Oral Histories and Interviews: Fenno - Robert F. Sikes - 1964
Interview Notes Index
Access to this interview is subject to the deed of
gift of December 14, 1993.
Interview with Rep. Robert L. F. Sikes (D-FL)
On his possible chairmanship of the military construction subcommittee: "Barring a revolution, I'll be chairman."
"The rules of the Committee permit the chairman to constitute and reconstitute the subcommittee as he sees fit. But if he went around helter skelter removing subcommittee chairmen, he would find himself outvoted by his own Committee. The subcommittee chairmen and the subcommittee members would find a community of interests in seeing that the same thing did not happen to all of them. If he tried to do that, he'd be set down pretty fast. He can't be a dictator. But he can almost be a dictator if he has the loyalty of his subcommittee chairman." He agreed that is the way Cannon runs the Committee.
On the conference committee controversy: "Off the record, it was pretty silly. It wasted a lot of time and held up the work of the government. You have some pretty old men on the committees, and they were jealous of their rights and prerogatives. Once it was started, it became a matter of prestige." He spoke of the controversy as being resolved. He thought the House view "had merit," that they shouldn't have had to walk "way over there" -- especially since they initiated appropriations. On all of his subcommittees, the chairmanship now alternates between a House member and a Senate member.
"Occasionally," the leadership will intervene when it's an administration matter. Also, he pointed out, Committee members occasionally solicit the help of the leadership. When the leadership comes to the Committee, "they will contact the subcommittee chairman and the subcommittee members on an individual basis." "Normally, they leave things to the Committee."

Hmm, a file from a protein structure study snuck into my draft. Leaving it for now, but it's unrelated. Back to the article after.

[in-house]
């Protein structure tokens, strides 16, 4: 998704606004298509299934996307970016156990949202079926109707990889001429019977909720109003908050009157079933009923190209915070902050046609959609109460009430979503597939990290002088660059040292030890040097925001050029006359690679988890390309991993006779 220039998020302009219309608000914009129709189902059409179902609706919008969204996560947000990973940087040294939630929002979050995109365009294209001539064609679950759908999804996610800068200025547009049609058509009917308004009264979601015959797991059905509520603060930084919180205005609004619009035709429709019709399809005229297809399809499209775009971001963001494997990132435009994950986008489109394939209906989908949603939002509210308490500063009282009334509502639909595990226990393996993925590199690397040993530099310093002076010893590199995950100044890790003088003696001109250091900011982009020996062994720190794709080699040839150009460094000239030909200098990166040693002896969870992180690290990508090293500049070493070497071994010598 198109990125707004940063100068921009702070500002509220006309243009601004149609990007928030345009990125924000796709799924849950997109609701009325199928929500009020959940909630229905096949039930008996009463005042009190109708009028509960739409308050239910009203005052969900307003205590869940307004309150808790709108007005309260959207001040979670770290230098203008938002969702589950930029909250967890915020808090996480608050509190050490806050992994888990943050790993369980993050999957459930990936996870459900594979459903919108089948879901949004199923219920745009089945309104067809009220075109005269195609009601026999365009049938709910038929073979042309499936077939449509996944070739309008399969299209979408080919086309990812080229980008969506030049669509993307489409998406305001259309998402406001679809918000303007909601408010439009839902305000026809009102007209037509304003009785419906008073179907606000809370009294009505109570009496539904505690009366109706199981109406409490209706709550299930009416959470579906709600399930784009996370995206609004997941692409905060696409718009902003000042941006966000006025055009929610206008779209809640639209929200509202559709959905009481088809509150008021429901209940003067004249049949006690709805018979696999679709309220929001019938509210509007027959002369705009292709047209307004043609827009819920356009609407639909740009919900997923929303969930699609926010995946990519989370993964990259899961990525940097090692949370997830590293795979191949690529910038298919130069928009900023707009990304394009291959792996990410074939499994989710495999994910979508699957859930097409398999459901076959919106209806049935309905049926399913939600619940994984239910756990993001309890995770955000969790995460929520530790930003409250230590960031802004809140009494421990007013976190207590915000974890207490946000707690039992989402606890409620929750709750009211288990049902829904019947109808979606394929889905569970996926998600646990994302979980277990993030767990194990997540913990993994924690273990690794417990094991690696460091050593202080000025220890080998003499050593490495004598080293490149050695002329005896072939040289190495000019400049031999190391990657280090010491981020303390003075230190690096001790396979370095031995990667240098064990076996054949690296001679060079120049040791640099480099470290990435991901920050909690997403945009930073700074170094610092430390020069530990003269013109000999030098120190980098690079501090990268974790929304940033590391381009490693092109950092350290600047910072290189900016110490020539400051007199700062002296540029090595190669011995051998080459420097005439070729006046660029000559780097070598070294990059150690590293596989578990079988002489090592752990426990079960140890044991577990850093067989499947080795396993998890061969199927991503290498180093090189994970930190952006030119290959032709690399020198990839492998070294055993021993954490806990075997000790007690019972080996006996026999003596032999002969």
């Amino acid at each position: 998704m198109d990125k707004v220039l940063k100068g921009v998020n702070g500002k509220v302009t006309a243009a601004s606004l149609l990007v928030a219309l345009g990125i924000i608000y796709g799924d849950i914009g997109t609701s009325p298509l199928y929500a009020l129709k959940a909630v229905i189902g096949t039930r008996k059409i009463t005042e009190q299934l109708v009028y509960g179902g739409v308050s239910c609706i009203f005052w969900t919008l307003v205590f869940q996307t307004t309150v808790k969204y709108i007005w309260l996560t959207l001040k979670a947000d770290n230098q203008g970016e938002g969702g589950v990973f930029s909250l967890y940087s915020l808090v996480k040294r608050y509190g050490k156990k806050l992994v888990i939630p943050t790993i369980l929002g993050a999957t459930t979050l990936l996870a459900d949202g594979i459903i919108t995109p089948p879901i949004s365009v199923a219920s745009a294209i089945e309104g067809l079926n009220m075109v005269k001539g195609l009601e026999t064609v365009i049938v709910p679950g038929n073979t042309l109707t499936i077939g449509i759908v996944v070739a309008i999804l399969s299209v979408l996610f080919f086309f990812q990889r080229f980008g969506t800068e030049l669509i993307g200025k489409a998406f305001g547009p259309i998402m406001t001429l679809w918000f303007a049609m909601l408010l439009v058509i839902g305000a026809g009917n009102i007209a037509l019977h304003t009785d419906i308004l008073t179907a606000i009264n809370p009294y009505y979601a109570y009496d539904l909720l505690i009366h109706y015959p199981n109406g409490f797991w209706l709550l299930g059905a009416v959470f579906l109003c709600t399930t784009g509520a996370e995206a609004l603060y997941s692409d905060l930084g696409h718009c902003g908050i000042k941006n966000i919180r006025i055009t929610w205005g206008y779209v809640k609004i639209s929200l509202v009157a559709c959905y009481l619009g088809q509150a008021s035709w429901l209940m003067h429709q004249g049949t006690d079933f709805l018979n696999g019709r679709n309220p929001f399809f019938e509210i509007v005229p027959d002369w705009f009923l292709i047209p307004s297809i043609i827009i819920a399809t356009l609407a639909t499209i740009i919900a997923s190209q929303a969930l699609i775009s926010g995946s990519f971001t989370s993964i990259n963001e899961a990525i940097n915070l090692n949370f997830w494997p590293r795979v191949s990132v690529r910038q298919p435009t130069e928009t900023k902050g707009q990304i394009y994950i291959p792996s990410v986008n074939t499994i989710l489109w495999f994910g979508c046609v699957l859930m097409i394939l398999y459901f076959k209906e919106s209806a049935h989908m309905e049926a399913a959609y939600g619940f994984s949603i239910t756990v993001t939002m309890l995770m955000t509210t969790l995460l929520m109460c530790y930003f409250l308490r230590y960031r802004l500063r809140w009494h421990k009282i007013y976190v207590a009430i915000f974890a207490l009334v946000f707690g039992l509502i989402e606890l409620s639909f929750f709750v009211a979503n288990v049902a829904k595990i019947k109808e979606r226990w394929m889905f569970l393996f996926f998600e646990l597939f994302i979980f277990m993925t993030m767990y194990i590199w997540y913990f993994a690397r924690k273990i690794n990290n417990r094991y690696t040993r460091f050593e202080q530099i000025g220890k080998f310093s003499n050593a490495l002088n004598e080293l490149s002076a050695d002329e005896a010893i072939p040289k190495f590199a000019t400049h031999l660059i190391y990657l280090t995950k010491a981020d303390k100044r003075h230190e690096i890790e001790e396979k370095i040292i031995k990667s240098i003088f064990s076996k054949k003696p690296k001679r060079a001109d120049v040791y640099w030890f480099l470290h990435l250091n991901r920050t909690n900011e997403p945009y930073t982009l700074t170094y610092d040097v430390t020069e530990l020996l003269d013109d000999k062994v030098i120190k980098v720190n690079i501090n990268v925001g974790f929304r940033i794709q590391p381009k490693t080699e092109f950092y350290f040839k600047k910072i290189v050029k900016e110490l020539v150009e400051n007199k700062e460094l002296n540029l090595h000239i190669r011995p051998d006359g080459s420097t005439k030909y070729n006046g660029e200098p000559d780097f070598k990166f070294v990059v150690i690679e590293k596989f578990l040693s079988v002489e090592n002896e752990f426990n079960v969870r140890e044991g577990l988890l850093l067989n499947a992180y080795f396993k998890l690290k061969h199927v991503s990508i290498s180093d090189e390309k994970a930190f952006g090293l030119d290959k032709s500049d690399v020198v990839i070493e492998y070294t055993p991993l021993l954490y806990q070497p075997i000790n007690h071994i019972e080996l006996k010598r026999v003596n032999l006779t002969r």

He agreed that subcommittees do not see each other's work until it is reported in the full Committee. He says he could sit in on another subcommittee if he wanted to (at the hearings), but he has no time.
He talked about John Taber a long time without saying much. "Men like that don't come along very often." "A rare edition of a man." "Strong voiced and strong opinioned." He said there might be less partisanship since Taber left, the idea being that Taber was vigorous in his advocacy of whatever he advocated and, that Jensen is less vigorous.
He said he favored the abolition of the deficiencies subcommittee, and that there was a lot of sentiment to that effect from other subcommittees. "Of course, there is another side of it." The idea was that the deficiencies subcommittee would not be as intimate with the agencies and would require "more proof" than the ordinary subcommittee. He said that most of the other subcommittees generally agreed that the deficiencies subcommittees should be abolished.
He said hearings were necessary because of the changes in weaponry, etc. He called them "briefings" -- the implication being that he needed to get information from the agencies.
He thinks on the whole they do a good job, but he wants more staff. "There are certain weaknesses in the process. The hearings take a long time. We spend too much time in there on routine matters and waste the time of important government officials. I've always thought we should have a larger staff, that they should deal with details and leave the members of the Committee free to look at larger policy questions, instead of all this preoccupation with nuts and bolts. We've made a lot of progress in this direction since I came to the Committee fifteen years ago. But we have a long way to go."